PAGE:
2017-2018 Catalog

SPAN 370 The Jungle in Modern Latin American Literature

In this course we will look at the jungle as a space where western civilizations desires and fears come into tension with the imagined "other" so that sometimes the jungle can be beautiful and desirable like the Garden of Eden and other times savage and dark like hell. Readings will include Latin American works of fiction (by Jose Eustasio Rivera Romulo Gallegos Horacio Quiroga and William Ospina) excerpts from the anthropological discourse of Wade Davis narcotraffic narratives testimonial literature (by Ingrid Betancourt and Clara Rojas) as well as environmental discourse and film in order to analyze the particular forces of history that intersect in each narrative. Topics to be discussed will include: exploitation and subjugation vs. autonomy and self determination; the search for ethnobotanical knowledge and the hallucinogenic journey; the playground and hidden operational spaces of drug traffickers; the imprisonment of the kidnapped victims from the guerrilla war against the state and paramilitary forces; the environmental movement and the concept of ecotourism. We will frame our analysis in contemporary critical theories relevant to the topics being discussed. Upon completion of this course students will be able to critically understand the value and complexity of the jungle in the geography and imagination of the Latin-American modern landscape and identity.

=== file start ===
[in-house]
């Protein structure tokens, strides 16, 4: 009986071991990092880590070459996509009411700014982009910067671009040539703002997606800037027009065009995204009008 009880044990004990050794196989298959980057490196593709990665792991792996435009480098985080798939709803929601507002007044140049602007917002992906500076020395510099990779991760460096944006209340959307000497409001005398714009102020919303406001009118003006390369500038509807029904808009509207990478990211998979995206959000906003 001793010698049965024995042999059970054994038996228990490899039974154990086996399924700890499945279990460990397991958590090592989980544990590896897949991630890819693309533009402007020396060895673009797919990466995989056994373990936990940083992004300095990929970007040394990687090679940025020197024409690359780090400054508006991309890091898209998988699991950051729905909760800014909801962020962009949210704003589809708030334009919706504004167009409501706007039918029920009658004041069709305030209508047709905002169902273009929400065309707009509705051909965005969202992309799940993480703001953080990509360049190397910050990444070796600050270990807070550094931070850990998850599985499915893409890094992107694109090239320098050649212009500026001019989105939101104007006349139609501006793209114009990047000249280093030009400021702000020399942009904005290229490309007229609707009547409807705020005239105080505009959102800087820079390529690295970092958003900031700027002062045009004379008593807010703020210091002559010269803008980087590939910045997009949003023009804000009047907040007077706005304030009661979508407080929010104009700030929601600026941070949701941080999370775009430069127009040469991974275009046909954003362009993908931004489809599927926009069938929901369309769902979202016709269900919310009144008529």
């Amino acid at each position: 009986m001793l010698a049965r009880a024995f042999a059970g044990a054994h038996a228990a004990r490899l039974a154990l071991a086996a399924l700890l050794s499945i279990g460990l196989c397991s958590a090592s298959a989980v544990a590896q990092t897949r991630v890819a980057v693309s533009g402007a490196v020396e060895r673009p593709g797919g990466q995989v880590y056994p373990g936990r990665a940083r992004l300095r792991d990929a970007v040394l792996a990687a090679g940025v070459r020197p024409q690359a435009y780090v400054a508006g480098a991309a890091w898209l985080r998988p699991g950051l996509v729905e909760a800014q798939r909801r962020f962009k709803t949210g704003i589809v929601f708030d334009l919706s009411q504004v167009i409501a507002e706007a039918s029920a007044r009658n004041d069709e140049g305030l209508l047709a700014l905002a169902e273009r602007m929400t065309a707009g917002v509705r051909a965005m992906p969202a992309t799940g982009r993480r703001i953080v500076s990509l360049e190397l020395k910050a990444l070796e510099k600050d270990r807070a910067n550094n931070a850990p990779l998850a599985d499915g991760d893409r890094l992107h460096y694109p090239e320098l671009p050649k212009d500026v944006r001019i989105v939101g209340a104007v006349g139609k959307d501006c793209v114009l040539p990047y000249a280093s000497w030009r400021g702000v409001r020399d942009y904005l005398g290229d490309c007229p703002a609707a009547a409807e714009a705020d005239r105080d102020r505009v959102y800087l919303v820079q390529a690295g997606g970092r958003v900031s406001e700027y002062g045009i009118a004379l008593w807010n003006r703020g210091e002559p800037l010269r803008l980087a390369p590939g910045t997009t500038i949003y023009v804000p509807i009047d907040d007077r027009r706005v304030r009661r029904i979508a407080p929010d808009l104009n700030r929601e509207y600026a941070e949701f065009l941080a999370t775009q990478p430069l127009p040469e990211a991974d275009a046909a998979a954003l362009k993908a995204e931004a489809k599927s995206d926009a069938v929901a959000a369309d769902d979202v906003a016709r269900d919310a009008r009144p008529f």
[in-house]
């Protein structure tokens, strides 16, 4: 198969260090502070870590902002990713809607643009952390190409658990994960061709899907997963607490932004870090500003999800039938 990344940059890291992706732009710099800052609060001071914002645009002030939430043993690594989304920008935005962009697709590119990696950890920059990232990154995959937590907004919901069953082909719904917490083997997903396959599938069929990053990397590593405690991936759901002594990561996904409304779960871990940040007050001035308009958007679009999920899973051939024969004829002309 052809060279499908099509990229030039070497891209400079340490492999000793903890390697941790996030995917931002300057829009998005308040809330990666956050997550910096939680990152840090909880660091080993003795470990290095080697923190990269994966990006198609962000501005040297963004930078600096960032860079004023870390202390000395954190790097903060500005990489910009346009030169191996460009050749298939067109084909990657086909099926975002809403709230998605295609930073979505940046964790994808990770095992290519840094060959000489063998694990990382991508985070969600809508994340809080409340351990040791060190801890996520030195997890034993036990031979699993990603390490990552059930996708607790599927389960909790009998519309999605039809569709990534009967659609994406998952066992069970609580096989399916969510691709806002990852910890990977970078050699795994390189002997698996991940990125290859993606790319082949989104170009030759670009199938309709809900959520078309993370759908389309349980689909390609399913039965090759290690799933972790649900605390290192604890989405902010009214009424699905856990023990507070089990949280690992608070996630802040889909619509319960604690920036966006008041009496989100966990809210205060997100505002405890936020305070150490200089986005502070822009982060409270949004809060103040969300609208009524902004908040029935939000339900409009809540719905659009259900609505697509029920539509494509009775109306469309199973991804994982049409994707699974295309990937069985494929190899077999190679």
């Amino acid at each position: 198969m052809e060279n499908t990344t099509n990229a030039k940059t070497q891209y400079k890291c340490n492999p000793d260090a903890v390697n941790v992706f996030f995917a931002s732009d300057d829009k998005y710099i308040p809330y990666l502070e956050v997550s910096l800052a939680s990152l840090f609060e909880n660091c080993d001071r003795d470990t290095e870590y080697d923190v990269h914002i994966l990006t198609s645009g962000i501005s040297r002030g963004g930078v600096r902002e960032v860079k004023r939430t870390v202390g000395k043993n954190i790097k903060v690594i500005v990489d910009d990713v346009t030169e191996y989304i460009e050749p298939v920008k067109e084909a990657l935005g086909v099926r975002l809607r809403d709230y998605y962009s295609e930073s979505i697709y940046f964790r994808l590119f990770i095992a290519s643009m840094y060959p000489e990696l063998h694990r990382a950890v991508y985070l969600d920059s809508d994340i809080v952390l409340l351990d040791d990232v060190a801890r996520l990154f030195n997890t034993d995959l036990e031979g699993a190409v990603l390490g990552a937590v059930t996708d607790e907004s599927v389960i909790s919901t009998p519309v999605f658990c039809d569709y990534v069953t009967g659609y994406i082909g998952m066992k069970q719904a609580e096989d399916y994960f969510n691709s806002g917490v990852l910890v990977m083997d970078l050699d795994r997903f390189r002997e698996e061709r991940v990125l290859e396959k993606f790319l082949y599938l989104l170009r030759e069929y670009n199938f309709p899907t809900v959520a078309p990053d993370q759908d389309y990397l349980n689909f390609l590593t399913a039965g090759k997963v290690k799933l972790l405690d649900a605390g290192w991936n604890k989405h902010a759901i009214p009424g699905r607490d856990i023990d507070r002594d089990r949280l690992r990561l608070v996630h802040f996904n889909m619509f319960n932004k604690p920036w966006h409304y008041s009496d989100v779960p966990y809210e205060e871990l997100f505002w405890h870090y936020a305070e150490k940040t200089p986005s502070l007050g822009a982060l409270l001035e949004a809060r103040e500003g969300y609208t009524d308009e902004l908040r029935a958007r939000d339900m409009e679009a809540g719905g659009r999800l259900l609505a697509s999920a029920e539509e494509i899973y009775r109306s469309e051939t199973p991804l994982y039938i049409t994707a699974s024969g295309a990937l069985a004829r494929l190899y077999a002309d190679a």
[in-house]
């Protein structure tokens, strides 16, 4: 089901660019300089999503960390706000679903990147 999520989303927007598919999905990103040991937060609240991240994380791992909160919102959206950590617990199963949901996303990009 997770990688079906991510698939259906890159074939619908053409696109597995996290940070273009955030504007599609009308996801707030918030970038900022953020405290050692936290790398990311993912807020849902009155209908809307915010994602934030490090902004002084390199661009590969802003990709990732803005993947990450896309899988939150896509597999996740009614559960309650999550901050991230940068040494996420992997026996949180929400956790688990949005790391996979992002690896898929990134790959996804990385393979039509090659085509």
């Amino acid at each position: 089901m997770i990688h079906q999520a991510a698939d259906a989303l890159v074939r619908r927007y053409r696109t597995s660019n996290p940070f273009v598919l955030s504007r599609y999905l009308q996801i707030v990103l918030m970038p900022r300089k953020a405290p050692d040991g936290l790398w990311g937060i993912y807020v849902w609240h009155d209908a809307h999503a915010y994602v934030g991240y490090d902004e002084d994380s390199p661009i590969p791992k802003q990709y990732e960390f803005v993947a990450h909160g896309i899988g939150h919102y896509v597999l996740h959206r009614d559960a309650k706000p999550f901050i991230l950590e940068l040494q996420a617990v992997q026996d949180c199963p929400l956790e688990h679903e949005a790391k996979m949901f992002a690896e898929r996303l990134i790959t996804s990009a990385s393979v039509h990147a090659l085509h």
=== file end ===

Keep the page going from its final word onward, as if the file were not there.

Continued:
4 units


One 300-level course

Core Requirements Met

  • Regional Focus